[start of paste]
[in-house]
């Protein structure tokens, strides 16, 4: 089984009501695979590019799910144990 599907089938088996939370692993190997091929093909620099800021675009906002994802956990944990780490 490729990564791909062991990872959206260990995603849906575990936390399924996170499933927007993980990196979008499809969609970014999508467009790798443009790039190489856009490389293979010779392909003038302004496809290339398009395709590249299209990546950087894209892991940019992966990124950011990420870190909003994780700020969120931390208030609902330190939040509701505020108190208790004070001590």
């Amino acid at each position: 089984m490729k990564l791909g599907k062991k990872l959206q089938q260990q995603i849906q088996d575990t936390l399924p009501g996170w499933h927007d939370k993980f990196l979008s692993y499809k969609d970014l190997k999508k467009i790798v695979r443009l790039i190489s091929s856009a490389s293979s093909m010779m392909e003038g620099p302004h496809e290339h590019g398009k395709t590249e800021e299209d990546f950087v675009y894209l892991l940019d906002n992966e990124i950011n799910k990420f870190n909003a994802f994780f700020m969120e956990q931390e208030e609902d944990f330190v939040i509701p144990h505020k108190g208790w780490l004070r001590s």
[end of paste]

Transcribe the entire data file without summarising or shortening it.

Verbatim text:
[in-house]
């Protein structure tokens, strides 16, 4: 089984009501695979590019799910144990 599907089938088996939370692993190997091929093909620099800021675009906002994802956990944990780490 490729990564791909062991990872959206260990995603849906575990936390399924996170499933927007993980990196979008499809969609970014999508467009790798443009790039190489856009490389293979010779392909003038302004496809290339398009395709590249299209990546950087894209892991940019992966990124950011990420870190909003994780700020969120931390208030609902330190939040509701505020108190208790004070001590």
């Amino acid at each position: 089984m490729k990564l791909g599907k062991k990872l959206q089938q260990q995603i849906q088996d575990t936390l399924p009501g996170w499933h927007d939370k993980f990196l979008s692993y499809k969609d970014l190997k999508k467009i790798v695979r443009l790039i190489s091929s856009a490389s293979s093909m010779m392909e003038g620099p302004h496809e290339h590019g398009k395709t590249e800021e299209d990546f950087v675009y894209l892991l940019d906002n992966e990124i950011n799910k990420f870190n909003a994802f994780f700020m969120e956990q931390e208030e609902d944990f330190v939040i509701p144990h505020k108190g208790w780490l004070r001590s």